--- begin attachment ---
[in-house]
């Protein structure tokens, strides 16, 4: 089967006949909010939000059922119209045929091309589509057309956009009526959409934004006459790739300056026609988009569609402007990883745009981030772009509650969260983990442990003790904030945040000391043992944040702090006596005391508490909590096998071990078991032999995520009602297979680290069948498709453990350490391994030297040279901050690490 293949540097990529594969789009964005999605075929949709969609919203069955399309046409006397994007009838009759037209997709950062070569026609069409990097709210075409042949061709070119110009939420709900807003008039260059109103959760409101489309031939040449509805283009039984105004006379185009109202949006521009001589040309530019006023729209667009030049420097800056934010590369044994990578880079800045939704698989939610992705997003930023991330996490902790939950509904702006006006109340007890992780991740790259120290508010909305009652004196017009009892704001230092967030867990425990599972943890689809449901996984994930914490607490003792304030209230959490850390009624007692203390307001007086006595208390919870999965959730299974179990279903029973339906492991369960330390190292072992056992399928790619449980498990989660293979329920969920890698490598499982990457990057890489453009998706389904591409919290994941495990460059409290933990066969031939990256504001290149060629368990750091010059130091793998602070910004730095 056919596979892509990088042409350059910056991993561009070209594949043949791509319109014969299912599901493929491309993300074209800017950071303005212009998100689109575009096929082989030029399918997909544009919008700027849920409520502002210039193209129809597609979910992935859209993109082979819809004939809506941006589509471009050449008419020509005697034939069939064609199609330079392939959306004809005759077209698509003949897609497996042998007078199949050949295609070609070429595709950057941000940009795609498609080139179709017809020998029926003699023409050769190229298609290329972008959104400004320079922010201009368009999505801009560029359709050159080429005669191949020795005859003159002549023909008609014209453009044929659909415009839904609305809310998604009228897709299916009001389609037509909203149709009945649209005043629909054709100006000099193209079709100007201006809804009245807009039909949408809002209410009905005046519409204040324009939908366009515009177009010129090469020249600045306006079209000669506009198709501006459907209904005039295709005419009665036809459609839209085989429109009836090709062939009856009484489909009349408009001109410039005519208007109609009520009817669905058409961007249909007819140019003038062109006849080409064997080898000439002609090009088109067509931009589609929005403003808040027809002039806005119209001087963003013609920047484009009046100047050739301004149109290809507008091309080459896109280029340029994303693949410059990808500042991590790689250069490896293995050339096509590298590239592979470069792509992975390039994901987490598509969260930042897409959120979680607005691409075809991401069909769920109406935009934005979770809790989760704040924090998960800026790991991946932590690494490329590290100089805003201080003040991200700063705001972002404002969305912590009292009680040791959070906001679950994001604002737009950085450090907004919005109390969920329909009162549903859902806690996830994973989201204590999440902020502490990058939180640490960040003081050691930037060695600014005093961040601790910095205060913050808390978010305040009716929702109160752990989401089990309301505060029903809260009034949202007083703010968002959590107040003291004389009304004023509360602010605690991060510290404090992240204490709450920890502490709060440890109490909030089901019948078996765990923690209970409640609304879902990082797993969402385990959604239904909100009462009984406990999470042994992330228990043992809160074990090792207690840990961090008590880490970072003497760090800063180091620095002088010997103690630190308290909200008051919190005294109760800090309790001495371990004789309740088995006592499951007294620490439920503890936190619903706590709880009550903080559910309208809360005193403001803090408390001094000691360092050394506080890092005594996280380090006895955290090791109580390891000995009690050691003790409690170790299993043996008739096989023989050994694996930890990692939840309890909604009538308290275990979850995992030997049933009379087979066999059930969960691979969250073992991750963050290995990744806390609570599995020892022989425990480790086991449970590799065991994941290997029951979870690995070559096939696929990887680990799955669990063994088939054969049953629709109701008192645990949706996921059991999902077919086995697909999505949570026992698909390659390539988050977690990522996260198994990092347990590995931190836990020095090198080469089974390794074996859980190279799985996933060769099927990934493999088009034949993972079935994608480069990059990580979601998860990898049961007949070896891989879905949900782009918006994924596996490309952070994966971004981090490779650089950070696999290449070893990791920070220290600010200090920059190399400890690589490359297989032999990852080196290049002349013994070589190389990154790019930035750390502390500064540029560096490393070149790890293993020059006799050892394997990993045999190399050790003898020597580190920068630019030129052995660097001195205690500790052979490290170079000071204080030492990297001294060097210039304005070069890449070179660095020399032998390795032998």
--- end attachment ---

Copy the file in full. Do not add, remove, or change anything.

[in-house]
């Protein structure tokens, strides 16, 4: 089967006949909010939000059922119209045929091309589509057309956009009526959409934004006459790739300056026609988009569609402007990883745009981030772009509650969260983990442990003790904030945040000391043992944040702090006596005391508490909590096998071990078991032999995520009602297979680290069948498709453990350490391994030297040279901050690490 293949540097990529594969789009964005999605075929949709969609919203069955399309046409006397994007009838009759037209997709950062070569026609069409990097709210075409042949061709070119110009939420709900807003008039260059109103959760409101489309031939040449509805283009039984105004006379185009109202949006521009001589040309530019006023729209667009030049420097800056934010590369044994990578880079800045939704698989939610992705997003930023991330996490902790939950509904702006006006109340007890992780991740790259120290508010909305009652004196017009009892704001230092967030867990425990599972943890689809449901996984994930914490607490003792304030209230959490850390009624007692203390307001007086006595208390919870999965959730299974179990279903029973339906492991369960330390190292072992056992399928790619449980498990989660293979329920969920890698490598499982990457990057890489453009998706389904591409919290994941495990460059409290933990066969031939990256504001290149060629368990750091010059130091793998602070910004730095 056919596979892509990088042409350059910056991993561009070209594949043949791509319109014969299912599901493929491309993300074209800017950071303005212009998100689109575009096929082989030029399918997909544009919008700027849920409520502002210039193209129809597609979910992935859209993109082979819809004939809506941006589509471009050449008419020509005697034939069939064609199609330079392939959306004809005759077209698509003949897609497996042998007078199949050949295609070609070429595709950057941000940009795609498609080139179709017809020998029926003699023409050769190229298609290329972008959104400004320079922010201009368009999505801009560029359709050159080429005669191949020795005859003159002549023909008609014209453009044929659909415009839904609305809310998604009228897709299916009001389609037509909203149709009945649209005043629909054709100006000099193209079709100007201006809804009245807009039909949408809002209410009905005046519409204040324009939908366009515009177009010129090469020249600045306006079209000669506009198709501006459907209904005039295709005419009665036809459609839209085989429109009836090709062939009856009484489909009349408009001109410039005519208007109609009520009817669905058409961007249909007819140019003038062109006849080409064997080898000439002609090009088109067509931009589609929005403003808040027809002039806005119209001087963003013609920047484009009046100047050739301004149109290809507008091309080459896109280029340029994303693949410059990808500042991590790689250069490896293995050339096509590298590239592979470069792509992975390039994901987490598509969260930042897409959120979680607005691409075809991401069909769920109406935009934005979770809790989760704040924090998960800026790991991946932590690494490329590290100089805003201080003040991200700063705001972002404002969305912590009292009680040791959070906001679950994001604002737009950085450090907004919005109390969920329909009162549903859902806690996830994973989201204590999440902020502490990058939180640490960040003081050691930037060695600014005093961040601790910095205060913050808390978010305040009716929702109160752990989401089990309301505060029903809260009034949202007083703010968002959590107040003291004389009304004023509360602010605690991060510290404090992240204490709450920890502490709060440890109490909030089901019948078996765990923690209970409640609304879902990082797993969402385990959604239904909100009462009984406990999470042994992330228990043992809160074990090792207690840990961090008590880490970072003497760090800063180091620095002088010997103690630190308290909200008051919190005294109760800090309790001495371990004789309740088995006592499951007294620490439920503890936190619903706590709880009550903080559910309208809360005193403001803090408390001094000691360092050394506080890092005594996280380090006895955290090791109580390891000995009690050691003790409690170790299993043996008739096989023989050994694996930890990692939840309890909604009538308290275990979850995992030997049933009379087979066999059930969960691979969250073992991750963050290995990744806390609570599995020892022989425990480790086991449970590799065991994941290997029951979870690995070559096939696929990887680990799955669990063994088939054969049953629709109701008192645990949706996921059991999902077919086995697909999505949570026992698909390659390539988050977690990522996260198994990092347990590995931190836990020095090198080469089974390794074996859980190279799985996933060769099927990934493999088009034949993972079935994608480069990059990580979601998860990898049961007949070896891989879905949900782009918006994924596996490309952070994966971004981090490779650089950070696999290449070893990791920070220290600010200090920059190399400890690589490359297989032999990852080196290049002349013994070589190389990154790019930035750390502390500064540029560096490393070149790890293993020059006799050892394997990993045999190399050790003898020597580190920068630019030129052995660097001195205690500790052979490290170079000071204080030492990297001294060097210039304005070069890449070179660095020399032998390795032998």